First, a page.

very poor at identifying potential partners (thus the popularity of
spam).  Readers, on the other hand, invariably immediately associate
author with title, and therefore can cheaply zero in on appropriate
partners (even if the author has transferred copyright).  "Properly
balanced" _from society's point of view_ arguably means the extreme of
assigning all copyright to authors![3]

Why should you care about these hypothetical contracts and a priori
gains from trade, when what you really want is access to Microsoft
Windows code for your own projects, and publishing source would be a
minimal resource burden on Microsoft compared to the social gain?

Here's a practical example.  Another way to think of proprietary use
of copyright is as an improved "ransom model": early buyers get the
software faster, and sellers get the money earlier (and more
certainly), than in the basic ransom model.  Everybody wins.  We
deal---theoretically---with the late buyers' losses by limiting term
of copyright to the ransom date.  In practice, that's difficult to
guess, of course, and will also be different for each product.  But
every scheme has practical problems.[4]  The theory is valid as far as
it goes.

Interestingly enough, two of the successful free software development
businesses (Aladdin and Cygnus) both have easily identifiable partners
for contracts concerning as yet nonexistent products: printer/fax
manufacturers and platform (CPU) manufacturers, respectively.  The
"nonexistent" is important, because it means copying is not possible,
or, equivalently, the copyright for the "first copy" is assigned to
the author.

Isn't it interesting how the liberal view of society so quickly leads
to identification of a successful _pure_ free software business model?

    Lynn>    The problem is that it isn't for "your own good", it's
    Lynn> for the good of human society as a whole.  Two different
    Lynn> things.

You are declaring my right to decide things for myself to be
irrelevant is irrelevant to my own good.  Word play aside, have you
thought that through?  How do you reconcile that with your "love of
freedom"?  Ie, under what circumstances would you deny the good of
human society as a whole because of one person's freedom?

    Lynn>      As long as it's not an attempt to exclude those freedom
    Lynn> loving individuals who recognize that living in a society
    Lynn> comes responsibilities, and it's not their right to decide
    Lynn> what those responsibilities are.

It does exclude such thinking.  A liberal believes that an
individual's freedom limits the responsibility that society may
impose.  You clearly believe the converse.  Choose a different halo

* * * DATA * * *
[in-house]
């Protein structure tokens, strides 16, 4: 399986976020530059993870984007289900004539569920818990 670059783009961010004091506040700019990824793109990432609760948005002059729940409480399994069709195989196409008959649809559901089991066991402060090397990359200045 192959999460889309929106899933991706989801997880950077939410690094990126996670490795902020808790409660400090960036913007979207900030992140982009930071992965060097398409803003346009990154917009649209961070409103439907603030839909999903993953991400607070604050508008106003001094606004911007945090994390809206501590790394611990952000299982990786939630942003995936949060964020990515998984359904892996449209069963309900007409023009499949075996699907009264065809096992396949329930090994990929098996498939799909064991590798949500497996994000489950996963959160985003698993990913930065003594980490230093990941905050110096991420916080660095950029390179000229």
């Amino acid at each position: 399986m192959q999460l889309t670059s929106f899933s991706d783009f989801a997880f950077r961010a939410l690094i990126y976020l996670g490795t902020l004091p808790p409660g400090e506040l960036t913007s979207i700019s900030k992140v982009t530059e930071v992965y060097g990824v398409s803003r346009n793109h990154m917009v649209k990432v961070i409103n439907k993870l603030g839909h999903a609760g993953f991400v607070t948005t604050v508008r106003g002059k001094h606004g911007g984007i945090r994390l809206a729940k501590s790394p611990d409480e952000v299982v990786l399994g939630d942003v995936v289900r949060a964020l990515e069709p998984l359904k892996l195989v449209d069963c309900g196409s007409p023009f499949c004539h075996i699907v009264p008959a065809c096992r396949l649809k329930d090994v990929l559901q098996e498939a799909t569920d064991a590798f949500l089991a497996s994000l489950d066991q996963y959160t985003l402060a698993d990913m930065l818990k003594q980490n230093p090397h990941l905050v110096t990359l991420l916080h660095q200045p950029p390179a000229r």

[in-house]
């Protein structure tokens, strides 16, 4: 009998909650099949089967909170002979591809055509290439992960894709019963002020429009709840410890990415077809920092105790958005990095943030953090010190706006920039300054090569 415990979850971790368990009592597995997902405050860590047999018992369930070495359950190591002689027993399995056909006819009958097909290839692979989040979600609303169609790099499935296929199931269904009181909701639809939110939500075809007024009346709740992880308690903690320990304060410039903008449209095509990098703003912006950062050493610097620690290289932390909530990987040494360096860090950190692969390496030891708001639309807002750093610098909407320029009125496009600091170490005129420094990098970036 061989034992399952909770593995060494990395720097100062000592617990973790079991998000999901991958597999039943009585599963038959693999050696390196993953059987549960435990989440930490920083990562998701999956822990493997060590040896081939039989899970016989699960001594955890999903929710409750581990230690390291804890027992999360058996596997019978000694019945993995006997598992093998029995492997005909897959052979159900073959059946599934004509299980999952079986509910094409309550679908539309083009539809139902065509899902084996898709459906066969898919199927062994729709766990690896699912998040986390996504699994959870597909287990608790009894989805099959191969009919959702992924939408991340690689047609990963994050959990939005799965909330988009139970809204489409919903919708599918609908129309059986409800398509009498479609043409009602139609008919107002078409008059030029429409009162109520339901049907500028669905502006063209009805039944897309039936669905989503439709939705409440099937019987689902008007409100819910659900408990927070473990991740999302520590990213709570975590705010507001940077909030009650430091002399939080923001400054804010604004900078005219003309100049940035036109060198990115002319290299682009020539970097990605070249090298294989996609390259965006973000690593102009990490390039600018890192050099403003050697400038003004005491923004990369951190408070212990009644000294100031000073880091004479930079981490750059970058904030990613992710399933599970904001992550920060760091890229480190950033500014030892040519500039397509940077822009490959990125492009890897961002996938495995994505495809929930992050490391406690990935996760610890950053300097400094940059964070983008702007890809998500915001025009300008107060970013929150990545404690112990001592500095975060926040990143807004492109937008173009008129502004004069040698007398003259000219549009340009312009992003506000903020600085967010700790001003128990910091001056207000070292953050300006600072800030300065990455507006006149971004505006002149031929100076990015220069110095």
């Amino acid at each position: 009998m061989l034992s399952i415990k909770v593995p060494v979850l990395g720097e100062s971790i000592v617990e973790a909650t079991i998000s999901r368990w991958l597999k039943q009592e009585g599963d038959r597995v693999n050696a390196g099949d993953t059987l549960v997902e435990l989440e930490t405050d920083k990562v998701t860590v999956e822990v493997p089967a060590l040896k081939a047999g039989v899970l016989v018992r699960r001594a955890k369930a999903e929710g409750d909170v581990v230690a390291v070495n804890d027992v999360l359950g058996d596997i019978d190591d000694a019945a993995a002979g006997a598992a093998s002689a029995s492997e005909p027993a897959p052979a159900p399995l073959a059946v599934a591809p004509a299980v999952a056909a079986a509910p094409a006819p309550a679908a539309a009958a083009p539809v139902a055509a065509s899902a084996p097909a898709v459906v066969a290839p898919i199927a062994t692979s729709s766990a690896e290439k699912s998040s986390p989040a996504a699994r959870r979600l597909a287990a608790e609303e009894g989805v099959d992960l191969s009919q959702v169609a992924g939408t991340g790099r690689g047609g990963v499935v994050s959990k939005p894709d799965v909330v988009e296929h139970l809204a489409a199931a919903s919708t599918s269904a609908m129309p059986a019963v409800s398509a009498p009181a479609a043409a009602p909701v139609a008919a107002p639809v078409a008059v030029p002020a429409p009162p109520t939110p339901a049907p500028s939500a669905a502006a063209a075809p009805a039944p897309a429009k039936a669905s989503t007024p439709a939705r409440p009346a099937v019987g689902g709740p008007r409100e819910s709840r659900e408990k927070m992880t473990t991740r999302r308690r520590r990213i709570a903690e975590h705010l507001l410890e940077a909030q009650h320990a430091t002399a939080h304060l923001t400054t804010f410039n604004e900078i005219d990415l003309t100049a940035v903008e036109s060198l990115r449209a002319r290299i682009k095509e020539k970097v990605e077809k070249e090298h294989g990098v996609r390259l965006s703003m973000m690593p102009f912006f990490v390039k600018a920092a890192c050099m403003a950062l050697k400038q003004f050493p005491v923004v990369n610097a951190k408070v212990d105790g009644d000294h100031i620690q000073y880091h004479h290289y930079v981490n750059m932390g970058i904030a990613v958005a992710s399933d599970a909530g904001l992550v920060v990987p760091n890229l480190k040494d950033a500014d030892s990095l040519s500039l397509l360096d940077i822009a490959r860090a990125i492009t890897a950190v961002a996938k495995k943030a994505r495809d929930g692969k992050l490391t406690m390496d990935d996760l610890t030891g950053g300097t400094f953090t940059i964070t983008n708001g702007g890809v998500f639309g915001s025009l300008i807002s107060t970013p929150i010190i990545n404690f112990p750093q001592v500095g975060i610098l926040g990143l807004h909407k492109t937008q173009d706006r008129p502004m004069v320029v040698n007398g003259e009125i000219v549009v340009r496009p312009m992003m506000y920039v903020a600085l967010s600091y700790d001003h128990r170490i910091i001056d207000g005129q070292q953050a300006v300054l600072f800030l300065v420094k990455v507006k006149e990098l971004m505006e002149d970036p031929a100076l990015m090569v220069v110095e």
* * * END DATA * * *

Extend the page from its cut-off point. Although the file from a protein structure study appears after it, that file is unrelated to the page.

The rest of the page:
word for your own beliefs, please.  We had "liberal" first.

Please note that I do not reject the values of the "good of human
society as a whole" and "social responsibility" on which you place
such high weight.  I also place great value on them.  However, as a
liberal I _construct_ them based on aggregations of _individual_ good
and responsibility to _individuals_, and therefore end up weighting
freedom more highly than you do.

    Lynn>      As I understand it, the FSF's copyright assignment form
    Lynn> gives the original author complete rights to distribute
    Lynn> his/her code under other licenses.

My take is that it does not allow that author to relicense (that would
nullify the assignment), which is what would be necessary for
_Aladdin_ to do the distribution.  But ask a lawyer; I have yet to
find one who is willing to interpret that clause, even off the record.[5]

[1]  Yes, it's a metaphor.  Making sense of it requires either
accepting the metaphor or a multivolume philosophical dissertation.  I
doubt that you can come up with a terse definition that a liberal can
accept.  OTOH, I'm pretty sure your definition of "freedom" is usable.

[2]  Yes, an American liberal can feel shame about the massive land
fraud called "the United States of America."  I don't know what to do
about it, but it is a shame.

[3]  Note that, once again, the principal economic argument against
lengthening copyright term (for new IP) has exactly this form.  Ie,
over the years it becomes hard to find and identify authors, so that
requiring readers to get permission becomes an unacceptably large
transaction cost.  See also the discussion of the ransom model.  So
"properly balanced" surely does not mean infinite term, and is
possibly compatible with fairly short term.

[4]    But ransom has its own problems.  The obvious one is the free
rider problem that implies that the ransom date will be later than it
"needs" to be, and perhaps will never come.  The less obvious one is
that in order to compute one's own "fair share" of the ransom, each
would-be buyer has to solve the firm's "customer identification"
problem.  (This is independent of, but made worse by, the free rider
problem.)  This is wasteful duplication---the firm should do that.

[5]  One did joke that a lawyer's first guess would be that in that
clause "use as the Author sees fit" refers to _running_ the code.
This is actually plausible in that there is no obligation for the FSF
to distribute your code, and therefore you may have no rights to it
at all in the absence of explicit FSF permission, unless you have
previously distributed it under a free license!  This is of practical
significance for those who have, as I have, signed assign.future.

Institute of Policy and Planning Sciences
University of Tsukuba                    Tennodai 1-1-1 Tsukuba 305-8573 JAPAN